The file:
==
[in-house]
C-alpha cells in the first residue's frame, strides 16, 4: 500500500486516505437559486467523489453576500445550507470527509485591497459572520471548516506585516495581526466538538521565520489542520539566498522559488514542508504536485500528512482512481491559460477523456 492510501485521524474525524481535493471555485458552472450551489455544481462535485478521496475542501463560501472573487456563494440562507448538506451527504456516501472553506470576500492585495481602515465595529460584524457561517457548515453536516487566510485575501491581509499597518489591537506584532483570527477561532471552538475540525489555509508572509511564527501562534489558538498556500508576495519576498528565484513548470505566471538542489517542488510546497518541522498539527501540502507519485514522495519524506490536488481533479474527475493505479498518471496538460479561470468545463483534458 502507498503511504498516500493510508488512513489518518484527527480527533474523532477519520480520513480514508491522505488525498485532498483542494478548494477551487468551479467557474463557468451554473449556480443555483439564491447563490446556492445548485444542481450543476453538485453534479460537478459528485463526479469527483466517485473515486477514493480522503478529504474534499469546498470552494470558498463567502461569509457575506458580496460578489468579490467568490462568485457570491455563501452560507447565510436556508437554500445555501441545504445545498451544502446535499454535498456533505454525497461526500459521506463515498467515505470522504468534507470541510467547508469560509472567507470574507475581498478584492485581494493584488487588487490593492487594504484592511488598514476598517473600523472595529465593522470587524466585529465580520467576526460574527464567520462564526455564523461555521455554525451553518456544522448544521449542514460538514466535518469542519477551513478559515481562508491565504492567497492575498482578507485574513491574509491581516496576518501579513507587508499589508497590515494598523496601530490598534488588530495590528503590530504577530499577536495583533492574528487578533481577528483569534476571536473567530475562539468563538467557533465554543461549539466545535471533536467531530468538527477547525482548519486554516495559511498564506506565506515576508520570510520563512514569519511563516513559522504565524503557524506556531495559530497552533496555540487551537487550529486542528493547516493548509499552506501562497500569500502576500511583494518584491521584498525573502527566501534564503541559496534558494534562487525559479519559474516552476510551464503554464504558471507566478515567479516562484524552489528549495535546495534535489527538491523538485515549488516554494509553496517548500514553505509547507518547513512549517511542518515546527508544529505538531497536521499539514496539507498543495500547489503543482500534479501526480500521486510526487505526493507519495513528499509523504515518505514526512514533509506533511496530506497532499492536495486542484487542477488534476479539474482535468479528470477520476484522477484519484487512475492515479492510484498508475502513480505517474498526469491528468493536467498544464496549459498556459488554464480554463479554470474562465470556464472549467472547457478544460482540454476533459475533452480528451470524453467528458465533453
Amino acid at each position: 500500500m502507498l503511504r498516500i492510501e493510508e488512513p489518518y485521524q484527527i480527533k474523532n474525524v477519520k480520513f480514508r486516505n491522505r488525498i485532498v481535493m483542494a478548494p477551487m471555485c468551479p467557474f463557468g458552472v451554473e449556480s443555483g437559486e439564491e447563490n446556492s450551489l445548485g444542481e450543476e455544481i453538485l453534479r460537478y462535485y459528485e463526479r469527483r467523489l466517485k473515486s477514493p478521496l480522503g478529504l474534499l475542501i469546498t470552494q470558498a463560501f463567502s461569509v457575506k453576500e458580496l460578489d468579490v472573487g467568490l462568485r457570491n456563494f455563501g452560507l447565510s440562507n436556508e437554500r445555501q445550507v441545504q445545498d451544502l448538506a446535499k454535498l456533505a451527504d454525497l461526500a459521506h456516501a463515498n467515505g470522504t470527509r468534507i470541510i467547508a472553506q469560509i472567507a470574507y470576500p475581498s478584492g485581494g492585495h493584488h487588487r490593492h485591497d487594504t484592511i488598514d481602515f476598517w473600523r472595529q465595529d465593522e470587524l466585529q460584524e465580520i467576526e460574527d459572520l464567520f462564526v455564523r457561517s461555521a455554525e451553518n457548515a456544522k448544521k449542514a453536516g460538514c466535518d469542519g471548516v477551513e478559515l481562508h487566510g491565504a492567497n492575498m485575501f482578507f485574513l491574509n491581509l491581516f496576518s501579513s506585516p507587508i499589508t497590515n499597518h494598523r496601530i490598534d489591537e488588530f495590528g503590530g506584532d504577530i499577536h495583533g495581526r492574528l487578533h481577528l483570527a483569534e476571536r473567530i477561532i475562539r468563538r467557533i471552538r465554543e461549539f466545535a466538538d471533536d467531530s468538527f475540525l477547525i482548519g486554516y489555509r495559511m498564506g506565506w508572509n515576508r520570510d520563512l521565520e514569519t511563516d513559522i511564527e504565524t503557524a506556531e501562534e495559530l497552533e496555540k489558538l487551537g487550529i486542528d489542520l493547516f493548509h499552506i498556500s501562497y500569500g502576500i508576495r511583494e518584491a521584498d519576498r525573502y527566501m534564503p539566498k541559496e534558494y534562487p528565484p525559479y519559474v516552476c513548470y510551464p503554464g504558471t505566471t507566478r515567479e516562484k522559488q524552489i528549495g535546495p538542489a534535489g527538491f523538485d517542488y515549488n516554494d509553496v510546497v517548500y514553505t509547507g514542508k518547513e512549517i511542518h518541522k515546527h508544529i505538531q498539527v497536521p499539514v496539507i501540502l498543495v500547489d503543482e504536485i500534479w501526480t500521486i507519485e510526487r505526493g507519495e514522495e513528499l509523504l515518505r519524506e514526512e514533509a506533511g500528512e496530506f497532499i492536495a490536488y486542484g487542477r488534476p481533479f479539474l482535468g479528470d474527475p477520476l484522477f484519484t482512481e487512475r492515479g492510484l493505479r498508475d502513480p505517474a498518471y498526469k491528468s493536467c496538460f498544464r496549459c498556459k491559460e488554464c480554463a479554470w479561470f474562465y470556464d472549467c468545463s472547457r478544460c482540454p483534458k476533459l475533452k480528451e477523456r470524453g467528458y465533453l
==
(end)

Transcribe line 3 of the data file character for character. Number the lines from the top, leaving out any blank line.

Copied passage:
Amino acid at each position: 500500500m502507498l503511504r498516500i492510501e493510508e488512513p489518518y485521524q484527527i480527533k474523532n474525524v477519520k480520513f480514508r486516505n491522505r488525498i485532498v481535493m483542494a478548494p477551487m471555485c468551479p467557474f463557468g458552472v451554473e449556480s443555483g437559486e439564491e447563490n446556492s450551489l445548485g444542481e450543476e455544481i453538485l453534479r460537478y462535485y459528485e463526479r469527483r467523489l466517485k473515486s477514493p478521496l480522503g478529504l474534499l475542501i469546498t470552494q470558498a463560501f463567502s461569509v457575506k453576500e458580496l460578489d468579490v472573487g467568490l462568485r457570491n456563494f455563501g452560507l447565510s440562507n436556508e437554500r445555501q445550507v441545504q445545498d451544502l448538506a446535499k454535498l456533505a451527504d454525497l461526500a459521506h456516501a463515498n467515505g470522504t470527509r468534507i470541510i467547508a472553506q469560509i472567507a470574507y470576500p475581498s478584492g485581494g492585495h493584488h487588487r490593492h485591497d487594504t484592511i488598514d481602515f476598517w473600523r472595529q465595529d465593522e470587524l466585529q460584524e465580520i467576526e460574527d459572520l464567520f462564526v455564523r457561517s461555521a455554525e451553518n457548515a456544522k448544521k449542514a453536516g460538514c466535518d469542519g471548516v477551513e478559515l481562508h487566510g491565504a492567497n492575498m485575501f482578507f485574513l491574509n491581509l491581516f496576518s501579513s506585516p507587508i499589508t497590515n499597518h494598523r496601530i490598534d489591537e488588530f495590528g503590530g506584532d504577530i499577536h495583533g495581526r492574528l487578533h481577528l483570527a483569534e476571536r473567530i477561532i475562539r468563538r467557533i471552538r465554543e461549539f466545535a466538538d471533536d467531530s468538527f475540525l477547525i482548519g486554516y489555509r495559511m498564506g506565506w508572509n515576508r520570510d520563512l521565520e514569519t511563516d513559522i511564527e504565524t503557524a506556531e501562534e495559530l497552533e496555540k489558538l487551537g487550529i486542528d489542520l493547516f493548509h499552506i498556500s501562497y500569500g502576500i508576495r511583494e518584491a521584498d519576498r525573502y527566501m534564503p539566498k541559496e534558494y534562487p528565484p525559479y519559474v516552476c513548470y510551464p503554464g504558471t505566471t507566478r515567479e516562484k522559488q524552489i528549495g535546495p538542489a534535489g527538491f523538485d517542488y515549488n516554494d509553496v510546497v517548500y514553505t509547507g514542508k518547513e512549517i511542518h518541522k515546527h508544529i505538531q498539527v497536521p499539514v496539507i501540502l498543495v500547489d503543482e504536485i500534479w501526480t500521486i507519485e510526487r505526493g507519495e514522495e513528499l509523504l515518505r519524506e514526512e514533509a506533511g500528512e496530506f497532499i492536495a490536488y486542484g487542477r488534476p481533479f479539474l482535468g479528470d474527475p477520476l484522477f484519484t482512481e487512475r492515479g492510484l493505479r498508475d502513480p505517474a498518471y498526469k491528468s493536467c496538460f498544464r496549459c498556459k491559460e488554464c480554463a479554470w479561470f474562465y470556464d472549467c468545463s472547457r478544460c482540454p483534458k476533459l475533452k480528451e477523456r470524453g467528458y465533453l